MHS members are invited to preview and celebrate the opening of our new museum exhibit this Thursday evening, June 23, from 5-7pm. The exhibit opens to the public on Friday.

Dressing Up offers a fascinating look at how Mainers have “dressed up” for a variety of occasions over nearly 300 years. The exhibit features a broad selection of adornments from the MHS collection, many never before displayed, including hats, jewelry, shoes, hair combs, walking sticks, and several complete costumes. Objects are accompanied and illuminated by photographs, paintings, journal entries, and more.

According to exhibit curator Candace Kanes, Dressing Up explores the choices we make to look our best. “Every hat or shoe, buckle or brooch tells a story about who we are, who we want to be, and how we want others to see us. And every social occasion makes its own demands, whether we are trying to fit in or stand out.”

Learn more about Dressing Up.

Coming Soon

Monday, July 4, 12pm

A Public Reading of the Declaration of Independence

Speaker: Former State Rep. Herb Adams

Learn more.

New Program Added!

Thursday, July 14, 4pm

Illustrated talk at MHS + West End Bicycle Tour!

“I Am An Old Wheelman”: John Calvin Stevens and the Art of Bicycling in Maine 1880-1900

Presenter and Ride Leader: Sam Shupe

Join us to learn about this significant yet largely unknown aspect of John Calvin Stevens’ life. During the last decades of the 19th century, the prominent architect was a passionate cyclist who was instrumental in creating and sustaining bicycle culture in Portland. This illustrated talk at MHS will be followed by a leisurely bike tour of several Stevens-related sites in Portland’s West End. Learn more.

Categories: antiques, articles, breaking news, collectibles, events, grants, headlines, historic preservation, historical societies, history, lighthouses, Maine, Maine Historical Society, Maine things to do, museum news, preservation, restoration, Uncategorized | Tags: , , , , , , , , , , , , , , , , , , , , , , , , , , | Leave a comment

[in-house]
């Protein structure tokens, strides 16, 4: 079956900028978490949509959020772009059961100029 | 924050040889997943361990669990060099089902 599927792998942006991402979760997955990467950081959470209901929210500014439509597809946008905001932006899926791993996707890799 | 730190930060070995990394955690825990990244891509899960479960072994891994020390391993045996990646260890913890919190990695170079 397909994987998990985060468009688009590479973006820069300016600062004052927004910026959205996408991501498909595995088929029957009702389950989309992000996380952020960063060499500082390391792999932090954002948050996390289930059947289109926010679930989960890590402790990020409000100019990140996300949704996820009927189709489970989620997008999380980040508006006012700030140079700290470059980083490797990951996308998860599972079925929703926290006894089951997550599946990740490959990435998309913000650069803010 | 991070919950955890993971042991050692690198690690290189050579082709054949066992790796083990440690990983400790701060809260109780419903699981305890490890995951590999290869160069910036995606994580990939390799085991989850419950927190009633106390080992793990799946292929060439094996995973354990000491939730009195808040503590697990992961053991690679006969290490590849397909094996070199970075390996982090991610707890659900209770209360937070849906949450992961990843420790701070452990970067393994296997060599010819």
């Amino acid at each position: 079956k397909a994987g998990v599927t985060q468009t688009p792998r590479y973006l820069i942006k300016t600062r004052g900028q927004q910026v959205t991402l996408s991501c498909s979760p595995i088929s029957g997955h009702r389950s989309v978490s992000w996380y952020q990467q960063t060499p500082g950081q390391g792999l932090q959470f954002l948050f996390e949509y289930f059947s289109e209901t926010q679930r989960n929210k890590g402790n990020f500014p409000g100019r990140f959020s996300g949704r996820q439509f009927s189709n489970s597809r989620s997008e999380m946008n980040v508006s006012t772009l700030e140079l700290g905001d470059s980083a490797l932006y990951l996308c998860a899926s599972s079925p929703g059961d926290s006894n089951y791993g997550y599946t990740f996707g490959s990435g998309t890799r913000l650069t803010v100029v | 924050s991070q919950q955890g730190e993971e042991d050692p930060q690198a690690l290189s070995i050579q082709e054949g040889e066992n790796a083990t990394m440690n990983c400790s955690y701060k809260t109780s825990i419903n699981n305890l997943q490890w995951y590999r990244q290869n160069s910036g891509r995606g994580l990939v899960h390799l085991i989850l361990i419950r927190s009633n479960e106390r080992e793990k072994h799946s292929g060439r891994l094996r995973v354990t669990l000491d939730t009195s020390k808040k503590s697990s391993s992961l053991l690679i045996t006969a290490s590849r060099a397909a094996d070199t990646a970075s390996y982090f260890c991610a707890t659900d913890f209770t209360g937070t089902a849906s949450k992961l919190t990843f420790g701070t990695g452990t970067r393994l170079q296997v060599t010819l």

Fort Williams, Maine

Unearthing Fort Williams’ past

Officials contemplate the feasibility of restoring historic Battery Blair.

By Ann S. Kim
Staff Writer

CAPE ELIZABETH — in the 1970s, a sewer project helped transform Fort Williams into a park. Soil dug from another part of town was used to build the roads and playing fields, fill the foundations of demolished buildings and cover the gun batteries along the shoreline.


I read this headline the other day with much joy, having one of those “It’s about freakin’ time” moments. Fort Williams has been one of my favorite historical sites in Maine for years now, and I’ve done some research on it preparing for a video and book release on the subject. It’s a shame to see all of the military aspects covered over by all of the fill as it hides a specific treasure, and a valuable piece of Maine history from the public. While it’s nice that people can go and walk their dogs and fly a kite, it’s also important that we remember who we are and where we came from. Fort Williams in Cape Elizabeth is just one of these hidden treasures that exhibit a strong sense of the importance that Maine once held.

Of course, there are other Batteries just as important as Battery Blair, as well as buildings and facilities beyond the gun emplacements, but Battery Blair held the big boys, the 12″ Rodman’s on disappearing carriages. These guns were a fascinating weapon as their bulk could be hidden, and when needed for firing simply raised to their height, fired and then lowered below the parapet walls, partly by the force of recoil, for reloading. This arrangement allowed for the ground level types of coast defenses that hid the profile of theretofore standard masonry defense works such as we see at Fort Popham and Fort Knox. These installations were much harder, and in some cases impossible to detect from the sea.

There is much to tell of this historical landmark, and I for one am glad they are starting to consider restoring it to what it should be. Exposing the original construction of these batteries and returning much of the park to its original luster will go a long way towards pulling tourists to the area for day trips. I wish them luck and hope they are able to get this project off to a flying start, with little red tape to bar their progress. As I get more of my Maine forts book and video done, I’ll post progress and information here for you to read up on. Till then, happy history!


Here’s a couple of items from the Maine Historical Society:

Book Event
Thursday, April 22, 7pm